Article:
Which brings me to the point of this post. It is hard sometimes to gauge what kind of art to present to different shows. Shows have "personalities"so to speak.
Naturally you always want to sell whatever you hang in a show and be proud of what you present no matter what the venue is. However, when I don't have all the facts, it is hard for me to decide on subject matter, size, even framing and price. For example, I was surprised to discover during Telluride Plein Air that most paintings sold at that event were not of the mountains or birches but of the actual town.
|Art Matters. Cocktails.|
|Art Matters. Dinner at the Huntington gardens.|
|Art Matters. Gallery.|
So now that I actually entered Art Matters! I have much better idea of what kind of art to enter next time. Below two examples of pieces perfectly suited for this show -and many others- that Michael Obermeyer piece is splendid. This was a classy affair for a discerning moneyed public slanted to the conservative. It was a knowledgeable crowd that likes images of recognizable subject matter. The gallery itself was visually challenging with the lattice and the hanging by volunteers. So you are better off with bigger sizes and simplicity of design. Detail can be lost or crowded out. What I would not recommend is "paint for a show" but when you have several options, it really helps to know your venue.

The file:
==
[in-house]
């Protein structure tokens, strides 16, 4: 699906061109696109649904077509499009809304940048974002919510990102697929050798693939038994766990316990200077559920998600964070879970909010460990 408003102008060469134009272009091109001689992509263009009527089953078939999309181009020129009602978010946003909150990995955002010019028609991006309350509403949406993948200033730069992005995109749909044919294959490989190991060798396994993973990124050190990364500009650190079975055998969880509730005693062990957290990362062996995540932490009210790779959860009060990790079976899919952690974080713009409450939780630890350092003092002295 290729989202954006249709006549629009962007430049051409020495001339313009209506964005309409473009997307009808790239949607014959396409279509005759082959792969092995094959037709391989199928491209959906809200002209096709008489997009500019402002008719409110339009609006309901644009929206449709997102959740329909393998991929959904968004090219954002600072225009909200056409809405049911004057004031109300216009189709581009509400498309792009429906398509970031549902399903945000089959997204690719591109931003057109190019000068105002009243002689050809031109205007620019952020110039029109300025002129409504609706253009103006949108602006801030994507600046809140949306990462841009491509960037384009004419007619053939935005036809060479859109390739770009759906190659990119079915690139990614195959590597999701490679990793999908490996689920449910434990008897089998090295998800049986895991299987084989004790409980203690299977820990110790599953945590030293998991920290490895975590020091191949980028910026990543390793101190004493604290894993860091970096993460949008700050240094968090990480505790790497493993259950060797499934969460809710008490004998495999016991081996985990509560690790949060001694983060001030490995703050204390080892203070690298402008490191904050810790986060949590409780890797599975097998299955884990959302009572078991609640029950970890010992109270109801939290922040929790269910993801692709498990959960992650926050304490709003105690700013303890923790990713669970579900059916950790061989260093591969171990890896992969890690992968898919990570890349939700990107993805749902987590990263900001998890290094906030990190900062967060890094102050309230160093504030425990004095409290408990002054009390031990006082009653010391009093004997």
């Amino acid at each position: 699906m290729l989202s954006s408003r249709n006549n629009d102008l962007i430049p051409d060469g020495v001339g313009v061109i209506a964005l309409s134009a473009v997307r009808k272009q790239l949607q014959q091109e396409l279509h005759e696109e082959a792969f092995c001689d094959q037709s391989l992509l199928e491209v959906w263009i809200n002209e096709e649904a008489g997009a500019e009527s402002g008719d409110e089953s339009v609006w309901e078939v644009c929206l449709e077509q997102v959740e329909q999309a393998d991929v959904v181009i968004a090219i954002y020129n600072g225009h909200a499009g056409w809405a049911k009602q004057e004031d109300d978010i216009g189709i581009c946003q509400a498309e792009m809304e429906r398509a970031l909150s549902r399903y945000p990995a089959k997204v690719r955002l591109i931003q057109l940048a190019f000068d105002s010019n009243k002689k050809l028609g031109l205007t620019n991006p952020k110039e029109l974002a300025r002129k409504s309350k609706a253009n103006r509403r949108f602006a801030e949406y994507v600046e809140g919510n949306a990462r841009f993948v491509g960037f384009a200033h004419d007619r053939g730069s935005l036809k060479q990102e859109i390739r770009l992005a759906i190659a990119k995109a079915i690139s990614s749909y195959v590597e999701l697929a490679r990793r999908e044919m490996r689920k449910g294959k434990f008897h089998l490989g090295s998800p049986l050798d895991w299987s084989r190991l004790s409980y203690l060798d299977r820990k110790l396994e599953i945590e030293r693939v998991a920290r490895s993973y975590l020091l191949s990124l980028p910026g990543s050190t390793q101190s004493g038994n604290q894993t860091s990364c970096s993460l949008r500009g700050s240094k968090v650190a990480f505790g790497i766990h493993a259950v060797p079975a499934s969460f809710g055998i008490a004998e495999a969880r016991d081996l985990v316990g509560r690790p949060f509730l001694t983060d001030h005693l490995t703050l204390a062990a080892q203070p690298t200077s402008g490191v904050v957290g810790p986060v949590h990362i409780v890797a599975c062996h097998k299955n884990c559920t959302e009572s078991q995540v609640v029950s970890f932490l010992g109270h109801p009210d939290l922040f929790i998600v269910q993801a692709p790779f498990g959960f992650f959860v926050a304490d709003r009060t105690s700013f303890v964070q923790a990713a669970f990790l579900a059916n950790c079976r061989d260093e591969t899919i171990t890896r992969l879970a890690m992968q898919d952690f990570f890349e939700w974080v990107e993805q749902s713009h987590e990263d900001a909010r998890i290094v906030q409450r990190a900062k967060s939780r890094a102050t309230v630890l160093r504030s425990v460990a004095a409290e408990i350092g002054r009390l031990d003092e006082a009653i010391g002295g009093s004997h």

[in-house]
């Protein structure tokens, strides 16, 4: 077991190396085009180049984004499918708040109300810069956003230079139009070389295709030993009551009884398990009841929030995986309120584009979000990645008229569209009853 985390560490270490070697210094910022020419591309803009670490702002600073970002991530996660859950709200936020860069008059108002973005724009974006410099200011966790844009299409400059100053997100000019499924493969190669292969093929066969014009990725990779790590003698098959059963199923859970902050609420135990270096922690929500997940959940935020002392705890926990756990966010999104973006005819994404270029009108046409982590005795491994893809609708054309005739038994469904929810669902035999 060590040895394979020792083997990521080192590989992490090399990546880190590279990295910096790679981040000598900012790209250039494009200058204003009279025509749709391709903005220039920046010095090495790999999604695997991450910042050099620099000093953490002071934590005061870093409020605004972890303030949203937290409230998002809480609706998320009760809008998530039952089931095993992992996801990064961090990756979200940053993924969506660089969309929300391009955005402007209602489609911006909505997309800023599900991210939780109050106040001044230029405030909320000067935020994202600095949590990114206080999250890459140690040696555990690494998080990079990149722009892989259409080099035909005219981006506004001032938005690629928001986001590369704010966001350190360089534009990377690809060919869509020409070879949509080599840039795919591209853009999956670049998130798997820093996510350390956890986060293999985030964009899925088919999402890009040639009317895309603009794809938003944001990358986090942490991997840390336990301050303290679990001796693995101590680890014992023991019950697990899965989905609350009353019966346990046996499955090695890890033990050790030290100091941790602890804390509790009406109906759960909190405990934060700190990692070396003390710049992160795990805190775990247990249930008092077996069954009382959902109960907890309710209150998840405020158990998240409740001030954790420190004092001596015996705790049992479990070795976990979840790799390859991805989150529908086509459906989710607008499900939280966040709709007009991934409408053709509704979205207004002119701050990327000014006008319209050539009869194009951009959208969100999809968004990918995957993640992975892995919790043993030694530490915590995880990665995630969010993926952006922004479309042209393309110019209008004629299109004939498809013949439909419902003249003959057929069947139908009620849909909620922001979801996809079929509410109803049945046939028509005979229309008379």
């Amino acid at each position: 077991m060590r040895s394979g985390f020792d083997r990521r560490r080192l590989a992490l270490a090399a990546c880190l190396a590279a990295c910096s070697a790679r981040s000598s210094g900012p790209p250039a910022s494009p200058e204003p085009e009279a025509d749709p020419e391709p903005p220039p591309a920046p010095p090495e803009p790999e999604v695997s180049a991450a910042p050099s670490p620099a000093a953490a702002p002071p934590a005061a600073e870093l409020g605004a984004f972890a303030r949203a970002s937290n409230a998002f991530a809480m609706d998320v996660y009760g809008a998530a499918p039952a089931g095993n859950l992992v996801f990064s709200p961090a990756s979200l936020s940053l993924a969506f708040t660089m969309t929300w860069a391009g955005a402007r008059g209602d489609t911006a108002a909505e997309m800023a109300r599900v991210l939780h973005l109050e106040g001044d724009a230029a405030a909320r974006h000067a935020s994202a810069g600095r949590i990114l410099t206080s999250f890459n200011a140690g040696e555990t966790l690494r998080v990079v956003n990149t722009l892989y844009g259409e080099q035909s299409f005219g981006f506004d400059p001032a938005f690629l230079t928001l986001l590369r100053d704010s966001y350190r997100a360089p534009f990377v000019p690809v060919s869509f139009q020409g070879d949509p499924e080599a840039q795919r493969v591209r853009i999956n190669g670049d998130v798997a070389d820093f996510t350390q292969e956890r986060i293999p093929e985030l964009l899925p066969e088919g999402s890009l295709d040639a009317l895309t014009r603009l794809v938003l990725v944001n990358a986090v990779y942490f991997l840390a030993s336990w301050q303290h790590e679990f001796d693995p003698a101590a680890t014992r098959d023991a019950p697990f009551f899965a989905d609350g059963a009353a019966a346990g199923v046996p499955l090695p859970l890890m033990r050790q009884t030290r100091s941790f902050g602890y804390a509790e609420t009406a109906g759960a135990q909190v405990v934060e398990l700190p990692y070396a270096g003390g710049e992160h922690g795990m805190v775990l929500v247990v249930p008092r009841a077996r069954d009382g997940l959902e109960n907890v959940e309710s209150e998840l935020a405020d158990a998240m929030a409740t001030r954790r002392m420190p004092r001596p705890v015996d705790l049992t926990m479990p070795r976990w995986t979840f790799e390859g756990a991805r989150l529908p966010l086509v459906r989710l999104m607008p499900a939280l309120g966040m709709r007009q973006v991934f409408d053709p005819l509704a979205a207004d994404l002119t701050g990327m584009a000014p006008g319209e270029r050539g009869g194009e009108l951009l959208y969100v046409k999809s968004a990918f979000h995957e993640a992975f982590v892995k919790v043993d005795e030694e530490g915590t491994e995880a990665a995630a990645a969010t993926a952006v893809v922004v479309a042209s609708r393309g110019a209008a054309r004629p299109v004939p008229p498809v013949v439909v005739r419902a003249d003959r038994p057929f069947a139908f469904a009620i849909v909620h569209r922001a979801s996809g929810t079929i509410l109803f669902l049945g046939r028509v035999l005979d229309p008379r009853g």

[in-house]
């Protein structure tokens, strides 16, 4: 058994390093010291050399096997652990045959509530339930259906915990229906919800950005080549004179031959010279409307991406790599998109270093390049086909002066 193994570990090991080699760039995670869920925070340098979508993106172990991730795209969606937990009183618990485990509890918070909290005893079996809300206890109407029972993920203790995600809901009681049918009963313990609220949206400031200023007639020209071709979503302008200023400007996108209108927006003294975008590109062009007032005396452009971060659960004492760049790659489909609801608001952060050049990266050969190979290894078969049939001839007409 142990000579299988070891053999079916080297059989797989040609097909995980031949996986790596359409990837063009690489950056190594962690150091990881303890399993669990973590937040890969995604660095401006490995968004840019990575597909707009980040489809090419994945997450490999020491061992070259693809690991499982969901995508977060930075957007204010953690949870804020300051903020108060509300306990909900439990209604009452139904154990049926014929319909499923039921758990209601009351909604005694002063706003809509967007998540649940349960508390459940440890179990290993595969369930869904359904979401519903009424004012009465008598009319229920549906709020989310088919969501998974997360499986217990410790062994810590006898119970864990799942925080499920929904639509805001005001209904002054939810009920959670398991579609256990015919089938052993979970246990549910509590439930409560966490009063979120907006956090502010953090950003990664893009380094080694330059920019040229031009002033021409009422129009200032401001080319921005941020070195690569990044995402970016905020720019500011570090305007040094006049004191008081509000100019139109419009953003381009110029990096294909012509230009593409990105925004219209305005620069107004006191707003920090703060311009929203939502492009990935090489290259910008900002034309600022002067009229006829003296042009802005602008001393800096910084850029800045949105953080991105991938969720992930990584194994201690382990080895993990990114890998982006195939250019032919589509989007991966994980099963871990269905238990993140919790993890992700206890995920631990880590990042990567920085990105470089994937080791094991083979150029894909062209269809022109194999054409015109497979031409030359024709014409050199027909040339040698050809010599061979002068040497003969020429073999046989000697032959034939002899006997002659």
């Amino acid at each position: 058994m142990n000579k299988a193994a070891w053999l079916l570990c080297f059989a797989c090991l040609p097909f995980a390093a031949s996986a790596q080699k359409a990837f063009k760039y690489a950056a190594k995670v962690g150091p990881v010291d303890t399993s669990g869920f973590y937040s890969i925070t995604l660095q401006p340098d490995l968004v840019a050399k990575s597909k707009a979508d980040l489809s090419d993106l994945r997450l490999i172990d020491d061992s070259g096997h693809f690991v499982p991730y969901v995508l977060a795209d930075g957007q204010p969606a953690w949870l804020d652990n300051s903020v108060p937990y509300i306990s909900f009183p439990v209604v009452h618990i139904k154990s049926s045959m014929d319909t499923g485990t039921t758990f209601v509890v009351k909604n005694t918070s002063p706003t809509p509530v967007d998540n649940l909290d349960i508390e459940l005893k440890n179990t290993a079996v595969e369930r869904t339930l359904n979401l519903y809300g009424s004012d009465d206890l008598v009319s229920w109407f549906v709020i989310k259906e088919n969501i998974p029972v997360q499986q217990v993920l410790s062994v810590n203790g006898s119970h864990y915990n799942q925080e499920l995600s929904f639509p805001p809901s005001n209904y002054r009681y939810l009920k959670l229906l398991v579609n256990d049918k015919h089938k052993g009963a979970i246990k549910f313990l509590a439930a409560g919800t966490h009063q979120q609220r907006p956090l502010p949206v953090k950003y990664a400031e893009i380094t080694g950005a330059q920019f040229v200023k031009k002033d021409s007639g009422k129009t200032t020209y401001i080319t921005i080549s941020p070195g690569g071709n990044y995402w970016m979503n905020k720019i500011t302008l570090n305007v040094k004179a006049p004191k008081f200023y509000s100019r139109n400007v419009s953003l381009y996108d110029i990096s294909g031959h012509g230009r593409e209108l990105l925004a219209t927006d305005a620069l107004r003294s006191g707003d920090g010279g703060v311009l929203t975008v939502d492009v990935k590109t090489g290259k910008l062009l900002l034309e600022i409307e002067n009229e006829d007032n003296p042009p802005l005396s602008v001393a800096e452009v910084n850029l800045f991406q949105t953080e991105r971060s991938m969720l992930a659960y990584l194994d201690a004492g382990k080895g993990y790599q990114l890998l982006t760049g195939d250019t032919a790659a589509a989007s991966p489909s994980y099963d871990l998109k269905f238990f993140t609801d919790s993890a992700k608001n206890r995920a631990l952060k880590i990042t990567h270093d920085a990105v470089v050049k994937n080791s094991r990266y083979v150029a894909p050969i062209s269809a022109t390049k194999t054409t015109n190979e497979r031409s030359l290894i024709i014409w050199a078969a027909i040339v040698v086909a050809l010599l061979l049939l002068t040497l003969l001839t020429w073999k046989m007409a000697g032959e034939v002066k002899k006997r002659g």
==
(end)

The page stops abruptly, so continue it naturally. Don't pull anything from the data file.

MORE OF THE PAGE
Ok, so even if you don't sell anything the first time, it is invaluable to attend and have fun -after all, you were juried in- and pay attention to what flies off the walls. Crossing my fingers for tomorrows open-to-the-public showing.
|Art Matters. Michael Obermeyer piece. Now. That's a "little gem".|
|Debra Holaday expertly showing her pieces.|